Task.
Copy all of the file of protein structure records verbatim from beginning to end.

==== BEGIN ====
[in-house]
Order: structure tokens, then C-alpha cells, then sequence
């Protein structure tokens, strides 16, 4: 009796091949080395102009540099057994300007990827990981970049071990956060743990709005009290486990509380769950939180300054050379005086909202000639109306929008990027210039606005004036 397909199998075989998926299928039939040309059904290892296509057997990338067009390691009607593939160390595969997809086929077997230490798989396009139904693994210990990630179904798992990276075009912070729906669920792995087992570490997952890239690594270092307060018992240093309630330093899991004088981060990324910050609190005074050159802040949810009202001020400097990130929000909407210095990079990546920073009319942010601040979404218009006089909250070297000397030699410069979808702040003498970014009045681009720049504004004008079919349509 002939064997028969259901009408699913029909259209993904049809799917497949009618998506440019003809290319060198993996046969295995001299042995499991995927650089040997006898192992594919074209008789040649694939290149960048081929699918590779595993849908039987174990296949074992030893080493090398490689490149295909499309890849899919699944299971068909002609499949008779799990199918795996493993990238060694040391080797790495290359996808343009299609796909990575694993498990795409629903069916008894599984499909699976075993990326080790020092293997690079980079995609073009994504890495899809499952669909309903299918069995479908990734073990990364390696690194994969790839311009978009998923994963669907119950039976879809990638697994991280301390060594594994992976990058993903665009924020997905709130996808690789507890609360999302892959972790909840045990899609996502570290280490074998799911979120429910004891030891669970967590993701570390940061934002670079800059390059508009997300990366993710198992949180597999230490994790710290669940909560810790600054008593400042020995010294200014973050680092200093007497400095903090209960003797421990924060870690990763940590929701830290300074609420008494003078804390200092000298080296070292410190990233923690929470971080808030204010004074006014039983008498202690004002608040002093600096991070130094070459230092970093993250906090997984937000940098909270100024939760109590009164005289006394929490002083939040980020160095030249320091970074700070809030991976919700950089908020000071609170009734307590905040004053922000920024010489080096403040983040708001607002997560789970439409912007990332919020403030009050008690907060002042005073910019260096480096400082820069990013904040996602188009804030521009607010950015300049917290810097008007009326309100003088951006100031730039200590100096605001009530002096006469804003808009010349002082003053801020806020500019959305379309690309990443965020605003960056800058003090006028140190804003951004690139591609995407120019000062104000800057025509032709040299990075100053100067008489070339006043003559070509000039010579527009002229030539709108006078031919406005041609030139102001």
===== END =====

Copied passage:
[in-house]
Order: structure tokens, then C-alpha cells, then sequence
């Protein structure tokens, strides 16, 4: 009796091949080395102009540099057994300007990827990981970049071990956060743990709005009290486990509380769950939180300054050379005086909202000639109306929008990027210039606005004036 397909199998075989998926299928039939040309059904290892296509057997990338067009390691009607593939160390595969997809086929077997230490798989396009139904693994210990990630179904798992990276075009912070729906669920792995087992570490997952890239690594270092307060018992240093309630330093899991004088981060990324910050609190005074050159802040949810009202001020400097990130929000909407210095990079990546920073009319942010601040979404218009006089909250070297000397030699410069979808702040003498970014009045681009720049504004004008079919349509 002939064997028969259901009408699913029909259209993904049809799917497949009618998506440019003809290319060198993996046969295995001299042995499991995927650089040997006898192992594919074209008789040649694939290149960048081929699918590779595993849908039987174990296949074992030893080493090398490689490149295909499309890849899919699944299971068909002609499949008779799990199918795996493993990238060694040391080797790495290359996808343009299609796909990575694993498990795409629903069916008894599984499909699976075993990326080790020092293997690079980079995609073009994504890495899809499952669909309903299918069995479908990734073990990364390696690194994969790839311009978009998923994963669907119950039976879809990638697994991280301390060594594994992976990058993903665009924020997905709130996808690789507890609360999302892959972790909840045990899609996502570290280490074998799911979120429910004891030891669970967590993701570390940061934002670079800059390059508009997300990366993710198992949180597999230490994790710290669940909560810790600054008593400042020995010294200014973050680092200093007497400095903090209960003797421990924060870690990763940590929701830290300074609420008494003078804390200092000298080296070292410190990233923690929470971080808030204010004074006014039983008498202690004002608040002093600096991070130094070459230092970093993250906090997984937000940098909270100024939760109590009164005289006394929490002083939040980020160095030249320091970074700070809030991976919700950089908020000071609170009734307590905040004053922000920024010489080096403040983040708001607002997560789970439409912007990332919020403030009050008690907060002042005073910019260096480096400082820069990013904040996602188009804030521009607010950015300049917290810097008007009326309100003088951006100031730039200590100096605001009530002096006469804003808009010349002082003053801020806020500019959305379309690309990443965020605003960056800058003090006028140190804003951004690139591609995407120019000062104000800057025509032709040299990075100053100067008489070339006043003559070509000039010579527009002229030539709108006078031919406005041609030139102001």